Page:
3. Decrease the number of repetitions

Decrease the number of repetitions; and lift heavier weights. Decreasing the repetitions will conserve your power to increase the weight. This technique requires an increased rest period between sets. Lifting 85% of your RM for 1- 6 reps for 2-6 sets, with a longer rest period of 2 -5 minuets. 

4. Increase the number of sets

Increase the number of sets; a technique generally used when there is a weight lose goal.  It typically involves 4-6 sets of each exercise. Beginners may find that 1-2 sets may be enough to build strength and endurance, eventually working your way up to 2-4 sets. Rest periods at about 20 seconds to 60 seconds, depending on how heavy your load is. 

5. Shorten the rest between the sets

Shorten the rest between the sets; a great way to challenge your body and increase the intensity. This technique is generally used with body weight exercises or band work. For example: five sets of pushups, you'll typically have a rest of about 10- 60secs between sets. It is important to keep your form in check. If you find your form is suffering, increase the rest period or drop the tension. 

6. Lengthen the time under tension

Lengthen the time under tension; using the same weight and repetitions, however slowing down the exercise it self.  For example: three counts to lift the weight, one count to lower the weight. This technique focuses on how long your muscle fibers are under stress, really working on strength and muscle development.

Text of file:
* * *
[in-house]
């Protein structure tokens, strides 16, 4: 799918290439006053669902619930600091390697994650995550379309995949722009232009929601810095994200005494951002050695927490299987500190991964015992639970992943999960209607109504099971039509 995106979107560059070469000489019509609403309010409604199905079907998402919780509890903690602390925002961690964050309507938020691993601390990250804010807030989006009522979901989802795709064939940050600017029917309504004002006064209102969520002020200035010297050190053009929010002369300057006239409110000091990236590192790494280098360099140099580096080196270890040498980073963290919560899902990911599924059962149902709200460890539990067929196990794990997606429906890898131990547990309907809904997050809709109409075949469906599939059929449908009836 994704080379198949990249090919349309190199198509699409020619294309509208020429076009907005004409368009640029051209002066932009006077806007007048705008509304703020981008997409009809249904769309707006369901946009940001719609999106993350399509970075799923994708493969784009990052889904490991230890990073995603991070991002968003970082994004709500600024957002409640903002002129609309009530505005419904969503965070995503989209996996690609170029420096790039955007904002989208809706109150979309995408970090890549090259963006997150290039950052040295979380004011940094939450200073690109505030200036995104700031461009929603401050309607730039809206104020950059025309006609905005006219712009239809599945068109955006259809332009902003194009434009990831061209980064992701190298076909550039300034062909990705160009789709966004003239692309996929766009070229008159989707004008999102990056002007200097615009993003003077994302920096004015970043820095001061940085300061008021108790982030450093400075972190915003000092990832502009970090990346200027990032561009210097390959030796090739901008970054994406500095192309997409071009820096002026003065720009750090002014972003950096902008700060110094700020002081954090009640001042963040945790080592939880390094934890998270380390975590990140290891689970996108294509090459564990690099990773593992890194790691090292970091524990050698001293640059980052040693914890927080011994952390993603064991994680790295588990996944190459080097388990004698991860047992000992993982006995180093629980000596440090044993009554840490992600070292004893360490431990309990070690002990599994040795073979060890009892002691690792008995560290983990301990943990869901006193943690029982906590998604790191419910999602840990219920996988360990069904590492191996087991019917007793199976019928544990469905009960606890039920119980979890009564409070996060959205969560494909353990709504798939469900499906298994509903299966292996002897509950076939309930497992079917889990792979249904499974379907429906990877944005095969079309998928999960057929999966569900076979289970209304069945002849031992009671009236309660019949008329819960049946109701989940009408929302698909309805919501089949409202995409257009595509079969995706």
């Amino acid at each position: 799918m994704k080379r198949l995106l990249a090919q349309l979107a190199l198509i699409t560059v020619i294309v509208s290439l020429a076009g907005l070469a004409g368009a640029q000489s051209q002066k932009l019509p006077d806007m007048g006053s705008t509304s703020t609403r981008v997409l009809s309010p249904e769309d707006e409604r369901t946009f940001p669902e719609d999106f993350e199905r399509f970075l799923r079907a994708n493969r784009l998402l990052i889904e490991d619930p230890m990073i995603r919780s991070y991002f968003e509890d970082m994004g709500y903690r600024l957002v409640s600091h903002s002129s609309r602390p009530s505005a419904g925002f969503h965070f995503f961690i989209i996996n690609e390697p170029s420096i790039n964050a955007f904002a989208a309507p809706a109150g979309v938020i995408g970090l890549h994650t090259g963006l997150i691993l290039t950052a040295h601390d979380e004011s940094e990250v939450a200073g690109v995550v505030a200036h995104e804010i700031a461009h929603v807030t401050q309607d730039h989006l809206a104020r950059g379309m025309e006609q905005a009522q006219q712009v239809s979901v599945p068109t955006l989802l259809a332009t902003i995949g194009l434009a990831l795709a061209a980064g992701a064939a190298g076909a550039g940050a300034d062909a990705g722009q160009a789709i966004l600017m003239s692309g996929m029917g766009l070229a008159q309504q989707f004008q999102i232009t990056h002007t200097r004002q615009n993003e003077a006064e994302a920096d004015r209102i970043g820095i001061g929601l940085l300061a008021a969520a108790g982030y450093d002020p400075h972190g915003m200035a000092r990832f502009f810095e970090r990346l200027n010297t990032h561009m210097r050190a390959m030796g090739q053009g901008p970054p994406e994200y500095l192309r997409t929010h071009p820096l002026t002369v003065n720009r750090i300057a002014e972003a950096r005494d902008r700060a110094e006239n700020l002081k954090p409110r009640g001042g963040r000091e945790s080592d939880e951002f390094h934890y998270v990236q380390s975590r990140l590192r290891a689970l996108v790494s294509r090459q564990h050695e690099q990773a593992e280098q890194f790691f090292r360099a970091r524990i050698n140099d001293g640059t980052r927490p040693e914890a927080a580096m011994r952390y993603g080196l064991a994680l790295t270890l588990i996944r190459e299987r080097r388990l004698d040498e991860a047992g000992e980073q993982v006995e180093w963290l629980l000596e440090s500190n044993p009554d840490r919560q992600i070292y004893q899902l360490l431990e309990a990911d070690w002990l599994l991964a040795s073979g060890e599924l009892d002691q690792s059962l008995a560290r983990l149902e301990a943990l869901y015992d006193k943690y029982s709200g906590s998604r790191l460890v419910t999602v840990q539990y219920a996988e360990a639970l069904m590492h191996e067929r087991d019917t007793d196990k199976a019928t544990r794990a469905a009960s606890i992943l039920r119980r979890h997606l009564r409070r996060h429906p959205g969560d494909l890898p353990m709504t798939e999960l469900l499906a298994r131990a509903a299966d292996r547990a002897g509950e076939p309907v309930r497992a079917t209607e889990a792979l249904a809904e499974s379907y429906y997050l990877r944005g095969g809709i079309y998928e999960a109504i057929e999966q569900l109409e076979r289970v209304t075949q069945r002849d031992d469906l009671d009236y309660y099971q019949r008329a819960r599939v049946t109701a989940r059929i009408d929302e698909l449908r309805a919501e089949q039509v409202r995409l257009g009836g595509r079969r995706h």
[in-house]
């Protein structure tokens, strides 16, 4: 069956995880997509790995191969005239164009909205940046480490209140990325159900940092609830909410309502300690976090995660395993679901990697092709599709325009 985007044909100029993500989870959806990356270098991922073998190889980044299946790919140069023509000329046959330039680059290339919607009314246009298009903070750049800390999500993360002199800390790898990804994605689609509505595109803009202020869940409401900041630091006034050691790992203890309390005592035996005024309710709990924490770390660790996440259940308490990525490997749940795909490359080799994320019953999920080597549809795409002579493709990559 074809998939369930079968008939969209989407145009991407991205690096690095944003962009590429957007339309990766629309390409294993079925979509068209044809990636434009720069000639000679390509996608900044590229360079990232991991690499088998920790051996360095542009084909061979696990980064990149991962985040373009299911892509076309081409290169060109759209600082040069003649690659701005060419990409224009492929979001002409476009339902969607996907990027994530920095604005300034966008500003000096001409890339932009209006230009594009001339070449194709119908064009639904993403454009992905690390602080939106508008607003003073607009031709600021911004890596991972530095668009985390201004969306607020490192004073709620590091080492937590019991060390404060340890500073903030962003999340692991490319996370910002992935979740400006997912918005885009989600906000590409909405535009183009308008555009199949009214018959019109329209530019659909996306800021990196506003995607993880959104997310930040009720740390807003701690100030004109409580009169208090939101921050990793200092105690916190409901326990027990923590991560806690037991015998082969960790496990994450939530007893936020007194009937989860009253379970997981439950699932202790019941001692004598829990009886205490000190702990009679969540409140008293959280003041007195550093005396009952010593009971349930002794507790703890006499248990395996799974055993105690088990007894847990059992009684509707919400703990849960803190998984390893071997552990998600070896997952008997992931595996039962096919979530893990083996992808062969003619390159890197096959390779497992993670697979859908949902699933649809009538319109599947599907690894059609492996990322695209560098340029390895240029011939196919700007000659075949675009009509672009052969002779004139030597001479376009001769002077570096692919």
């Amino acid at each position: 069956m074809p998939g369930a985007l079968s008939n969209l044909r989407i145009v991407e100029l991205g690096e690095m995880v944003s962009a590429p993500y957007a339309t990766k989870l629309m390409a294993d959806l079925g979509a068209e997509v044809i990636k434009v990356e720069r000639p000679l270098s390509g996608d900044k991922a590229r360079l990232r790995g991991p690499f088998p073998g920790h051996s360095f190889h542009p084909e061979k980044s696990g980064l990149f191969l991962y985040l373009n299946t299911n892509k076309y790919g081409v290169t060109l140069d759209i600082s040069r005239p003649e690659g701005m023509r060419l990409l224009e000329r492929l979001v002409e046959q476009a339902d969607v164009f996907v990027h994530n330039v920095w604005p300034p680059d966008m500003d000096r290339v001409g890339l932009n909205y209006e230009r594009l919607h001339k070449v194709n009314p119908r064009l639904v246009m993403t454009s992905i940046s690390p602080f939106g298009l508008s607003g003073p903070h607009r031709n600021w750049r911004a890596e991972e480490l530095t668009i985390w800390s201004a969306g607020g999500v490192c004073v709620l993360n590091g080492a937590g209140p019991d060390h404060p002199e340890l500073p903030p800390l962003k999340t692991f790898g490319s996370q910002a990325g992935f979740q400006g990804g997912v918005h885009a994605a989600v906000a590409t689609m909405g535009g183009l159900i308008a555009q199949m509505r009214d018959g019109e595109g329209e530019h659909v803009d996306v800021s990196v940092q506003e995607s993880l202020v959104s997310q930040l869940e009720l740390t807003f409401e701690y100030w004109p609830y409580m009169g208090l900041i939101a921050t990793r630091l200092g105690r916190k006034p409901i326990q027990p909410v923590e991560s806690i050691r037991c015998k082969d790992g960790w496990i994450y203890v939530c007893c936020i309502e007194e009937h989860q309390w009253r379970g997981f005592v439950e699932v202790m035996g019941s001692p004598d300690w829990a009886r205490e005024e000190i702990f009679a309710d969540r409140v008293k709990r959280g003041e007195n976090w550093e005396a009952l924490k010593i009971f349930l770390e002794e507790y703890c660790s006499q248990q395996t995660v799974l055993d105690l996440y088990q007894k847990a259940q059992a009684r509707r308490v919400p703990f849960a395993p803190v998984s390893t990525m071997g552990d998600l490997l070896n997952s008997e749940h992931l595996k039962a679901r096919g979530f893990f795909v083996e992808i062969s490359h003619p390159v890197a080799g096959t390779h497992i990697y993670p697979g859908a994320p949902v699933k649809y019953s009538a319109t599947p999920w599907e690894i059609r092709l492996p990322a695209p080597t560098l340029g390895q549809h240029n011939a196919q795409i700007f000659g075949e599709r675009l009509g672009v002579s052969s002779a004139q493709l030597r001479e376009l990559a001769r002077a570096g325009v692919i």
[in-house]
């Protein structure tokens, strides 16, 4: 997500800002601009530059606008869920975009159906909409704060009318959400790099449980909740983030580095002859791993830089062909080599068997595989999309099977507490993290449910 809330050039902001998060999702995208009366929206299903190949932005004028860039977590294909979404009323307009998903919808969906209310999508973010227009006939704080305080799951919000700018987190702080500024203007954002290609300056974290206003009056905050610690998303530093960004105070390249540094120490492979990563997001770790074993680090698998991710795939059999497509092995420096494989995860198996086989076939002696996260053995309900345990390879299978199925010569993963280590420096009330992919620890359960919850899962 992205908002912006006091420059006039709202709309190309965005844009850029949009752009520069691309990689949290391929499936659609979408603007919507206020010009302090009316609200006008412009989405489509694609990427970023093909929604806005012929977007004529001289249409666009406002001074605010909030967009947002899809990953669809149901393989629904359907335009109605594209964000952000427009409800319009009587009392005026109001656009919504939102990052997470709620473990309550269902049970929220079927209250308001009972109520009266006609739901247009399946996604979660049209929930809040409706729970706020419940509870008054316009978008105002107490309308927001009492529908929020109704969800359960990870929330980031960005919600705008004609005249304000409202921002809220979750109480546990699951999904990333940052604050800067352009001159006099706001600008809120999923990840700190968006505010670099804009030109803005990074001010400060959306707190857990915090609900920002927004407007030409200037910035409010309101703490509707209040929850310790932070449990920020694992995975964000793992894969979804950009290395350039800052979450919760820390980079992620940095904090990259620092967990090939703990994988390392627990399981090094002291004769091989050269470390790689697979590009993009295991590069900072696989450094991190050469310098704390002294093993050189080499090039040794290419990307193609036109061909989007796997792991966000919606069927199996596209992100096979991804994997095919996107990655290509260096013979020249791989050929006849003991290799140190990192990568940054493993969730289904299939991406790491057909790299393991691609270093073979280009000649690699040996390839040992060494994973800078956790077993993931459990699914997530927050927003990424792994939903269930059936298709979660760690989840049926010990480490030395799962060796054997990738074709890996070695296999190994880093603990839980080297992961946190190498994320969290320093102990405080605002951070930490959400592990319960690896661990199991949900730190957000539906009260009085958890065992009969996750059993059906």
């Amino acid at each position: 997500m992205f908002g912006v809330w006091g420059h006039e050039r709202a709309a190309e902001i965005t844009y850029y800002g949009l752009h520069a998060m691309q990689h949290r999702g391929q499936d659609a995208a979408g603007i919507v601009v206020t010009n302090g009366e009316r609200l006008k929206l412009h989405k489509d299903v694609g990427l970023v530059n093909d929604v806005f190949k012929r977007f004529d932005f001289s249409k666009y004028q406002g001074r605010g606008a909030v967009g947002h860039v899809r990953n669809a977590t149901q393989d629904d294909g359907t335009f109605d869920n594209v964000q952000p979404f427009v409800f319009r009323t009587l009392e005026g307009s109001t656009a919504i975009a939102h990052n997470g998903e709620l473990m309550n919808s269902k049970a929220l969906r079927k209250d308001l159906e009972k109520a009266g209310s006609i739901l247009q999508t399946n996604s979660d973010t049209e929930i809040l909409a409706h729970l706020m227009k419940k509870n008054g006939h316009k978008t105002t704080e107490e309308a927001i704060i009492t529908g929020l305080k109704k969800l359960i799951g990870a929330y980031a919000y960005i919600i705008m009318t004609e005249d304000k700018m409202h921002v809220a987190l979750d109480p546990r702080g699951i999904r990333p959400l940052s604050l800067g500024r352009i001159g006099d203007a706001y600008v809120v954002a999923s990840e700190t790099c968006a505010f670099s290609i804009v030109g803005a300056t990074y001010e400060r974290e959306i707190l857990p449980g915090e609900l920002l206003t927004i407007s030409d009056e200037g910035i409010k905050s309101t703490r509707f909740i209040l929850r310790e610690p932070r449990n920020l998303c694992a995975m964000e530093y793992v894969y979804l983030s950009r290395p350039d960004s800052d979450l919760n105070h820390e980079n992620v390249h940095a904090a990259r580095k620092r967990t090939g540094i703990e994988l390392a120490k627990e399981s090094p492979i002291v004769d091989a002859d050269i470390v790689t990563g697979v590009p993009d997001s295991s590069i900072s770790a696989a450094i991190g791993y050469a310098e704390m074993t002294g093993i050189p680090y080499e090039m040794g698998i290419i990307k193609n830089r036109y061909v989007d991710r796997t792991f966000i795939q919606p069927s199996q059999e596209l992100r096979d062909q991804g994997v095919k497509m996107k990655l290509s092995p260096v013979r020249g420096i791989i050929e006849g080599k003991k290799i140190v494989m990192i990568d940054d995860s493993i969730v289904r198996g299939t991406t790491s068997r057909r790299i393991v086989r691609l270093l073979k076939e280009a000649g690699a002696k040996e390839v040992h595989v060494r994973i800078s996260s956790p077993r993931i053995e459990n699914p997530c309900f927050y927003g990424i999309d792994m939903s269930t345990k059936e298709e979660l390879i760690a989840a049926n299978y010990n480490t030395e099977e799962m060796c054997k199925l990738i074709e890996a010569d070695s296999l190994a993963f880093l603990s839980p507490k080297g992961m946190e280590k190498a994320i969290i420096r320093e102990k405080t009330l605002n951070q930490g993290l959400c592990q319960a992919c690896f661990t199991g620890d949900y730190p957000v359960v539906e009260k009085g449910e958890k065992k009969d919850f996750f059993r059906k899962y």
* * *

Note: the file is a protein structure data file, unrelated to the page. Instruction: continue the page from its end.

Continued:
Progression will not always be consistent. There will be a time when you will end up repeating the exact same number of sets/repetitions/load that you did in your previous workout. This may even continue for quiet some time with particular exercises. Don’t get discouraged. Continue to progress in some way as often as possible. Add a repetition to just one set, or increase the load on just one set. Gradually you will reach your target routine. This is all part of the progressive resistance process. Whether it happens every workout, or every few workouts, or perhaps even once per month (or less) depends so many individual factors specific to you and your goals.

As long as you’re forcing progressive resistance to take place in some form over time, your body will continue to build muscle, your strength will increase, your body will start to look the way you want it to, or you will see improvements in whatever you are trying to improve.

In my opinion it’s the lack of progressive resistance that is easily the biggest reason that most of the people who workout don’t see improvements in their goals. Not to mention they also look pretty much the same as they did when they first started working out. Of course, I do also believe that nutrition plays a major role in this, but that is a whole other topic. 

Lastly, listen to your body and remember any progress is always progress. Allow this crew of techniques to spring on a sense of challenge and change, and don’t forget to take a moment to remember where you started. 

SABRINA VIRDEE CPT, RHN 
@SABRINAVIRDEE
Looking to take your fitness to the next level? Book a call with Sabrina